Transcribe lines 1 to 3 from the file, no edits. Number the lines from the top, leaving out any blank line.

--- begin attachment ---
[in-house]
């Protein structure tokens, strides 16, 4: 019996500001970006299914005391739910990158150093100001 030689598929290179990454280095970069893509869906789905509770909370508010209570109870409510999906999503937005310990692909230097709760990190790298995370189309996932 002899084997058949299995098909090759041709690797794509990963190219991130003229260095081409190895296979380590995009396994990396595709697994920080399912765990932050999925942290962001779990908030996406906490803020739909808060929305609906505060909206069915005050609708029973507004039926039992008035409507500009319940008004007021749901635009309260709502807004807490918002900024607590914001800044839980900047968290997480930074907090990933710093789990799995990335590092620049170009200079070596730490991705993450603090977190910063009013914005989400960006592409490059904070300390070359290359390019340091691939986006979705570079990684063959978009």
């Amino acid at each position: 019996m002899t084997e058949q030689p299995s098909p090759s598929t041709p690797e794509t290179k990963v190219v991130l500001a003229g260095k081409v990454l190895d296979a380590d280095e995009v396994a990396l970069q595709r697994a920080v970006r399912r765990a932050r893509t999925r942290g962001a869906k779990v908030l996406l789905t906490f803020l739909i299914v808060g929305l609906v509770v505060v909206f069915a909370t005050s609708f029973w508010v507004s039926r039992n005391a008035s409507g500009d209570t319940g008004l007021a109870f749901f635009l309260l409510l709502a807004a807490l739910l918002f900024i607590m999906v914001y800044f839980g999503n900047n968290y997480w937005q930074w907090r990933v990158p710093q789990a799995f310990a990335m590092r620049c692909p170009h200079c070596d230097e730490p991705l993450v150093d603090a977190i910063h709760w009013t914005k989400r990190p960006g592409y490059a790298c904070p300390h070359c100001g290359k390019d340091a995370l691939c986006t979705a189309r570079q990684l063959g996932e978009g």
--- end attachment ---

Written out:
[in-house]
């Protein structure tokens, strides 16, 4: 019996500001970006299914005391739910990158150093100001 030689598929290179990454280095970069893509869906789905509770909370508010209570109870409510999906999503937005310990692909230097709760990190790298995370189309996932 002899084997058949299995098909090759041709690797794509990963190219991130003229260095081409190895296979380590995009396994990396595709697994920080399912765990932050999925942290962001779990908030996406906490803020739909808060929305609906505060909206069915005050609708029973507004039926039992008035409507500009319940008004007021749901635009309260709502807004807490918002900024607590914001800044839980900047968290997480930074907090990933710093789990799995990335590092620049170009200079070596730490991705993450603090977190910063009013914005989400960006592409490059904070300390070359290359390019340091691939986006979705570079990684063959978009």
């Amino acid at each position: 019996m002899t084997e058949q030689p299995s098909p090759s598929t041709p690797e794509t290179k990963v190219v991130l500001a003229g260095k081409v990454l190895d296979a380590d280095e995009v396994a990396l970069q595709r697994a920080v970006r399912r765990a932050r893509t999925r942290g962001a869906k779990v908030l996406l789905t906490f803020l739909i299914v808060g929305l609906v509770v505060v909206f069915a909370t005050s609708f029973w508010v507004s039926r039992n005391a008035s409507g500009d209570t319940g008004l007021a109870f749901f635009l309260l409510l709502a807004a807490l739910l918002f900024i607590m999906v914001y800044f839980g999503n900047n968290y997480w937005q930074w907090r990933v990158p710093q789990a799995f310990a990335m590092r620049c692909p170009h200079c070596d230097e730490p991705l993450v150093d603090a977190i910063h709760w009013t914005k989400r990190p960006g592409y490059a790298c904070p300390h070359c100001g290359k390019d340091a995370l691939c986006t979705a189309r570079q990684l063959g996932e978009g």